If it looks like a dog and barks like a dog, it must be a dog—or at least closely related to one, right? Not necessarily.
Seals are commonly referred to as dogs of the sea. They have a dog-like face, the same doggo charm, and bark like them as well. But that doesn’t make them close cousins. They’re not in the same scientific family. Read on for more details on why these two animals are further apart than you might think.
Taxonomy Concerns Between Dogs and Seals
When it comes to taxonomy (the science of naming and describing organisms), the more taxonomic levels that two animals share, the more closely related they’re considered to be.
These are the seven main levels of classifications:
When it comes to dogs and seals, they only share the top four classifications. And while this may seem like a lot to claim close relativity, it isn’t. For example, humans can claim the same degrees of separation as big-eyed tarsiers. Sure, we may share the same order as a tarsier, but that doesn’t make us closely related.
However, if we were to belong in the same family, then we could make consideration for a close relation. As part of the family Hominidae, we could argue that Chimpanzees or Gorillas are close relatives.
In the case of dogs and seals, both belong to the order Carnivora (flesh-eating mammals) and suborder Caniformia (dog-like carnivores). But after that, things start to drift apart. Dogs are considered part of the Canidae family which are true dogs. Seals, on the other hand, diverge into Pinnipedia, then Phocidae—or earless seals.
What Other Animals Belong to the Same Order as Dogs?
Seals are not the only creatures to share a common order as dogs either.
When you think of these animals, a dog isn’t the first thing that comes to mind. But what is it that makes seals so different? Why are these automatically associated with dogs?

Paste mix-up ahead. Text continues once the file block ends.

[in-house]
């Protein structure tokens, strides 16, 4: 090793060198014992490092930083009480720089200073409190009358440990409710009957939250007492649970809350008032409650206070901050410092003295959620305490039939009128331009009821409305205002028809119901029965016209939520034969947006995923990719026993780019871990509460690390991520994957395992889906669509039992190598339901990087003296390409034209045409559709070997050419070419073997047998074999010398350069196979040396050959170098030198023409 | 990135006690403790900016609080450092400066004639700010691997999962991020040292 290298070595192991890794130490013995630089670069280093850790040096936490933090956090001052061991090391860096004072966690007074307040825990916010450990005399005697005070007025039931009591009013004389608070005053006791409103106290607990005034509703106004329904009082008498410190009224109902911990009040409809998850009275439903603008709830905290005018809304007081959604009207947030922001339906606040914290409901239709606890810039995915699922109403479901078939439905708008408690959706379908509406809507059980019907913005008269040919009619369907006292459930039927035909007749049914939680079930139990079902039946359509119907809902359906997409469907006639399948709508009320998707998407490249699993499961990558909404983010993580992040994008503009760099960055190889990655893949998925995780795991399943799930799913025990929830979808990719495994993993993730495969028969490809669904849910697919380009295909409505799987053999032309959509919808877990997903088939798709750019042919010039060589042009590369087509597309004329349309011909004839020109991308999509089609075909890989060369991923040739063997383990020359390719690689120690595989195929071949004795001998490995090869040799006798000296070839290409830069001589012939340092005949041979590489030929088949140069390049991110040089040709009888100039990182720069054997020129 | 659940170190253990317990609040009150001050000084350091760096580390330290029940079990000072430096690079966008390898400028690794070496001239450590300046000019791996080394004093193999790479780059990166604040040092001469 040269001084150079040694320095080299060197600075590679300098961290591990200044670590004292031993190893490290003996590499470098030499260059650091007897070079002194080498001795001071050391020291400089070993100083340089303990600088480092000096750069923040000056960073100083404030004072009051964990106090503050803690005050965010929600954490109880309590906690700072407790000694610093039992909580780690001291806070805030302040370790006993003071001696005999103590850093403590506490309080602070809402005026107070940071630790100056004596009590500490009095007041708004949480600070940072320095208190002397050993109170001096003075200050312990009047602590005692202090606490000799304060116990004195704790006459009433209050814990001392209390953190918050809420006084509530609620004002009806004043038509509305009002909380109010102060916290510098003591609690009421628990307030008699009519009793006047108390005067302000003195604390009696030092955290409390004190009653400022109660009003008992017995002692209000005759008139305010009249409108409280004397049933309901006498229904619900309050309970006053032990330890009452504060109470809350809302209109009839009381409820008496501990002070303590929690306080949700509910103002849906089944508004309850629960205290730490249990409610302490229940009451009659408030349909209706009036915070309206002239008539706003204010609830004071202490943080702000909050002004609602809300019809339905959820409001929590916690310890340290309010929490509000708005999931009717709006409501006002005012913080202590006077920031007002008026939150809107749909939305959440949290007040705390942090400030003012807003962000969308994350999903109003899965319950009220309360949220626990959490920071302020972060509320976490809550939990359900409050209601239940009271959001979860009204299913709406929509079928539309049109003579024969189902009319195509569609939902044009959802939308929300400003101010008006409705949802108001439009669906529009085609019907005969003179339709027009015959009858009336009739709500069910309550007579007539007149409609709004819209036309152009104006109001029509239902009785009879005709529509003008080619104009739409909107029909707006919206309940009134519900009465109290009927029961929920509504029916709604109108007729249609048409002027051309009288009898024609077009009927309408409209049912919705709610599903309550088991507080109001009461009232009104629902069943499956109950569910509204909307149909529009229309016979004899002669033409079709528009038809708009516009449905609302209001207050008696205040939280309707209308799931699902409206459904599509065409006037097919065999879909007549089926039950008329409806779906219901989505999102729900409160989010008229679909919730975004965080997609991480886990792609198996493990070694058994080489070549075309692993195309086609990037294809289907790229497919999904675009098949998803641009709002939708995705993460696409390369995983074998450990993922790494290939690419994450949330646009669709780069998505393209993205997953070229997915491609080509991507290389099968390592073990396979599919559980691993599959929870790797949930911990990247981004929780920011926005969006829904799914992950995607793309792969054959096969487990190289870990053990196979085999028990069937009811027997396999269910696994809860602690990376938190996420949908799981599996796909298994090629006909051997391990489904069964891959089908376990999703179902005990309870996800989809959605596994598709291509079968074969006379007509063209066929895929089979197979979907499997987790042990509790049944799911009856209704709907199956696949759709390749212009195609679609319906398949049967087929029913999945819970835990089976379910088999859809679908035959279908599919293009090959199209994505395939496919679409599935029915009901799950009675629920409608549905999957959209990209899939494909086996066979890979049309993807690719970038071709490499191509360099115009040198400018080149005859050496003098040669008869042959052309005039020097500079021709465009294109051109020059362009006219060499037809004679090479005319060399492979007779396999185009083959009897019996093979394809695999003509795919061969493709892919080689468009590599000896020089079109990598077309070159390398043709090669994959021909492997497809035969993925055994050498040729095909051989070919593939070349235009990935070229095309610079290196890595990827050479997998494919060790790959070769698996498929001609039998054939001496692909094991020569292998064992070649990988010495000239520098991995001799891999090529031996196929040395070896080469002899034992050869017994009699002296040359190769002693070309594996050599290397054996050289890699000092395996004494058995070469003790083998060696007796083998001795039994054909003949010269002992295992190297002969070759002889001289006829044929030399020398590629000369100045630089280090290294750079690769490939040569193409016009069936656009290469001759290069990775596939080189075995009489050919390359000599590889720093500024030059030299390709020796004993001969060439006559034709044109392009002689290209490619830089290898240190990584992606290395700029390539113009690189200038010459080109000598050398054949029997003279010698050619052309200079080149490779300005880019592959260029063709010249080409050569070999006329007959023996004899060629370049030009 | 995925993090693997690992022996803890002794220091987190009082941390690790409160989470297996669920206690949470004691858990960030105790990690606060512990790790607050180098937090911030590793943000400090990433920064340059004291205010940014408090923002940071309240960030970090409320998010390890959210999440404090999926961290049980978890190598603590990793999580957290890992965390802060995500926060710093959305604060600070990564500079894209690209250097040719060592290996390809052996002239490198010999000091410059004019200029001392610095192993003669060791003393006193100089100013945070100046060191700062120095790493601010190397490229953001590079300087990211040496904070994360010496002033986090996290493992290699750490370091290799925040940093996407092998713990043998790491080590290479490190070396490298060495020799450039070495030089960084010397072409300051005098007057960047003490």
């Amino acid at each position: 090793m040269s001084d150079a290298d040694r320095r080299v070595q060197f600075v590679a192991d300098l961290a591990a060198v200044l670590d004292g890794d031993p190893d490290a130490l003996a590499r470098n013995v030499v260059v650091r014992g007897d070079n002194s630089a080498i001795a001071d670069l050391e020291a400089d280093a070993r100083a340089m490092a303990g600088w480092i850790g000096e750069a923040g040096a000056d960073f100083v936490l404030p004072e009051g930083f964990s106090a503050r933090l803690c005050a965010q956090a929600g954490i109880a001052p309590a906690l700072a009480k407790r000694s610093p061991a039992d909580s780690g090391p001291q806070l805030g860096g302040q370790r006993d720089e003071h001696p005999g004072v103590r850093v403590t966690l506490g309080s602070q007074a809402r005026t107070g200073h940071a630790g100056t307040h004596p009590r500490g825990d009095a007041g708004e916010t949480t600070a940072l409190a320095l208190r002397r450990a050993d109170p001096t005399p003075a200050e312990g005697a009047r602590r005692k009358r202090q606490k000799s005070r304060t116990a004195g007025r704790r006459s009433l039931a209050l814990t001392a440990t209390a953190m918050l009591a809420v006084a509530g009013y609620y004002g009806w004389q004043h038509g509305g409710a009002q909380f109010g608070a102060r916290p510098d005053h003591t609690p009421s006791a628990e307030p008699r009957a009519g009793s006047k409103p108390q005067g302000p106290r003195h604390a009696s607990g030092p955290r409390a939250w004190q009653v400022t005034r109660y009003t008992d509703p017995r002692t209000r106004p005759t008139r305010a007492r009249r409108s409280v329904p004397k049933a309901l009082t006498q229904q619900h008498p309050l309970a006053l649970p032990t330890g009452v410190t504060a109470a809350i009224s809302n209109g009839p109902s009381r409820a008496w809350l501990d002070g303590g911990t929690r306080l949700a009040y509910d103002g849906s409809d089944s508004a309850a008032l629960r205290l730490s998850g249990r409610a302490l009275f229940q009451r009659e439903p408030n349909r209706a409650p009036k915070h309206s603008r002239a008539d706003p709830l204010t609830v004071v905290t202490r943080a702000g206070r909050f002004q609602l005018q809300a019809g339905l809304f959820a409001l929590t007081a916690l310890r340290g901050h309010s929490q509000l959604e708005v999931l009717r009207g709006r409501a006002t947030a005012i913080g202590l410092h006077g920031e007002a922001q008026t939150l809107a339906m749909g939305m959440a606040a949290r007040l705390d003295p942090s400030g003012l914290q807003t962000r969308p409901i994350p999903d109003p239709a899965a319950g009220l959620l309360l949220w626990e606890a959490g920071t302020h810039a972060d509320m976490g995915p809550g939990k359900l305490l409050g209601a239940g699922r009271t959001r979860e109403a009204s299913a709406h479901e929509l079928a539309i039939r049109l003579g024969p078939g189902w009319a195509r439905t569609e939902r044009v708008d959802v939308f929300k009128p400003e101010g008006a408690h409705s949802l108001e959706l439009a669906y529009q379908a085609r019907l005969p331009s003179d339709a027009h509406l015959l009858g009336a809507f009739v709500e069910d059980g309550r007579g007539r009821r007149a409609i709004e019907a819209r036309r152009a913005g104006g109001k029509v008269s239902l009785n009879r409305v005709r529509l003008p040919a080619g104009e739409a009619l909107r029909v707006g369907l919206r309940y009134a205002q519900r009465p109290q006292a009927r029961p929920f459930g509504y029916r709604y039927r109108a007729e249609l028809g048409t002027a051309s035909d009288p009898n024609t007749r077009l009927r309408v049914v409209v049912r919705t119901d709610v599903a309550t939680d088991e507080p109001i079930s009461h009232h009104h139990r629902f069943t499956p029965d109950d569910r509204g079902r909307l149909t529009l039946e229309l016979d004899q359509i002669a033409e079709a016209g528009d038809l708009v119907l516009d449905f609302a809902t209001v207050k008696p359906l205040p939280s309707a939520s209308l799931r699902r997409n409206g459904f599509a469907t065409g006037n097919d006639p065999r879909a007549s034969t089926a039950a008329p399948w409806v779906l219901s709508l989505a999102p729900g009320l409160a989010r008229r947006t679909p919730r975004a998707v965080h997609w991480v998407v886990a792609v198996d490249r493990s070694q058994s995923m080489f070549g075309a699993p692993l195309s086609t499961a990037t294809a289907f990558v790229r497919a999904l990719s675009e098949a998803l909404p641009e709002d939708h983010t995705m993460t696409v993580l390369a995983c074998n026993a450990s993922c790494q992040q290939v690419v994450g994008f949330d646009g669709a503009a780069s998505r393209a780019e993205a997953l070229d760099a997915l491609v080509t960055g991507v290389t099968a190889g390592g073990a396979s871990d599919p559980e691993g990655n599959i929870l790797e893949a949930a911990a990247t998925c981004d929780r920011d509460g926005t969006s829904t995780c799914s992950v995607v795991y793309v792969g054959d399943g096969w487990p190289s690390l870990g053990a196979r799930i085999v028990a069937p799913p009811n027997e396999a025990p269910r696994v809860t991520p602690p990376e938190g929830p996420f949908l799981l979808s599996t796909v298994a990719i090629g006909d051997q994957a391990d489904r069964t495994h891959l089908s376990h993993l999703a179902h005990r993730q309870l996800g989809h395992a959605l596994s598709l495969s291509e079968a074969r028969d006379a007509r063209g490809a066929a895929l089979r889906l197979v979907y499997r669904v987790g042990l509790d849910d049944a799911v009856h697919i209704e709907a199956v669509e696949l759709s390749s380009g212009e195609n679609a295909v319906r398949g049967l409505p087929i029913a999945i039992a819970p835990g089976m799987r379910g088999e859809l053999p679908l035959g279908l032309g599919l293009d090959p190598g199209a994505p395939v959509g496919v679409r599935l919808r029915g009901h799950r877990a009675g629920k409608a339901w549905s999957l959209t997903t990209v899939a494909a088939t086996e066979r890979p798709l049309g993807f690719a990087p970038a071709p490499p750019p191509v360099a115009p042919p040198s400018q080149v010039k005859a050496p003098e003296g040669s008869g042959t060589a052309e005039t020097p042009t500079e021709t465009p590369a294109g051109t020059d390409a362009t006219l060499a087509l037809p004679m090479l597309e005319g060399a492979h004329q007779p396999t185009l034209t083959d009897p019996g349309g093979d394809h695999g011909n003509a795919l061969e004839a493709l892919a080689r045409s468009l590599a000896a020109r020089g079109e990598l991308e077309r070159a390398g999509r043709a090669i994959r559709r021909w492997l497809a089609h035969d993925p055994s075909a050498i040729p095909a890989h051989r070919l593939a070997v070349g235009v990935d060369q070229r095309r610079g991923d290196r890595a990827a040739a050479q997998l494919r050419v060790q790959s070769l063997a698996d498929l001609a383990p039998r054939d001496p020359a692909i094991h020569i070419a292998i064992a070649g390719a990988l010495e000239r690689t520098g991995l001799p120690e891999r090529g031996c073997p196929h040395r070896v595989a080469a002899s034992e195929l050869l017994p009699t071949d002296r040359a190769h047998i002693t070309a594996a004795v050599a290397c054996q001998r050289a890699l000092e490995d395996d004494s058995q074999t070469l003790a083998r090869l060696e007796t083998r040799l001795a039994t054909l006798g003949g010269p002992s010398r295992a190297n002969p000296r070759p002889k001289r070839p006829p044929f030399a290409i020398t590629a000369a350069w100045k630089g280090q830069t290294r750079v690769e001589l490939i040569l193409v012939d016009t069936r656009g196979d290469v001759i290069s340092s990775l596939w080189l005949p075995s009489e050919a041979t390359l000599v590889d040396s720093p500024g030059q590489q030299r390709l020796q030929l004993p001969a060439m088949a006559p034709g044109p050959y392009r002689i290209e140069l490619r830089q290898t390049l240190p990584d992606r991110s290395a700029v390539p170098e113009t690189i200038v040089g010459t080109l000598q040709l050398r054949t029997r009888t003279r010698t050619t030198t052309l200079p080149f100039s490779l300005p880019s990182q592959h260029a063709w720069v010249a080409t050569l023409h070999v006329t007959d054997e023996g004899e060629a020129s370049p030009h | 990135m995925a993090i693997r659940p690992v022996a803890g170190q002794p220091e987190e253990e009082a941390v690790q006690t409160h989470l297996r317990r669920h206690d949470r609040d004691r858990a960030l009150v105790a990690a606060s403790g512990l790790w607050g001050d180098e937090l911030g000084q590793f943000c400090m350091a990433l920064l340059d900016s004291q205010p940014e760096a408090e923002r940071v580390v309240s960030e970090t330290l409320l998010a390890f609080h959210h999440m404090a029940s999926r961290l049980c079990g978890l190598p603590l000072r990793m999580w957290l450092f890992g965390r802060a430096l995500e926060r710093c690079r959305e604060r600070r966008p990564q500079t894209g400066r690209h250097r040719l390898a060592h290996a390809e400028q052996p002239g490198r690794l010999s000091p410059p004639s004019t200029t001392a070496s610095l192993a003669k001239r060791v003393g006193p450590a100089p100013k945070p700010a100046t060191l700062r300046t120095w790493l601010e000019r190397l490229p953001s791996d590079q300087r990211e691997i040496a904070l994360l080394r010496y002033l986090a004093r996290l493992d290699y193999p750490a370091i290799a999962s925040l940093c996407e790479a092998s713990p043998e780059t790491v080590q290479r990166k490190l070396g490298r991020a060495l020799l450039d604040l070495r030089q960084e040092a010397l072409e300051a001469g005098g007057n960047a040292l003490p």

What Do Dogs and Seals Have in Common?
While the seal and dog aren’t closely related, it’s super easy to see why people are willing to make that connection. Taking a look at their physical structure, seals have very dog-like skulls that lend to having similar faces. Also, dogs can exhibit those same deep, mournful stares that seals are known for.
Aside from having similar looks, they share the same lovable personality! You’ll find plenty of pictures and videos where seals are instinctively playful and inquisitive towards humans as if there were some deeper calling to be loyal.
What Is a Dog’s Closest Taxonomic Relative?
Seals and dogs may share some commonalities way up the family tree, but seals aren’t the closest relative to your pup. That honor goes to the Gray Wolf. Every single domesticated dog breed—from Chihuahua to Mastiffs—is directly related to them. And that’s because they share a singular ancient wolf ancestor.
Unfortunately, this ancestor is no longer around due to evolutionary mutations and other extinction-level events. However, it can be said that different dog breeds are formed independently in several places around the globe.
Despite their large separation scientifically, seals can still hold the unofficial title of “Sea Doggos”. They’re just as lovable and cute as any other dog breed with some common physical traits as well.
However, just because they’re similar that doesn’t mean you should run up and start petting every seal you see. They’re not domesticated like the dogs we know and love. They’re still wild animals that can bite at any moment.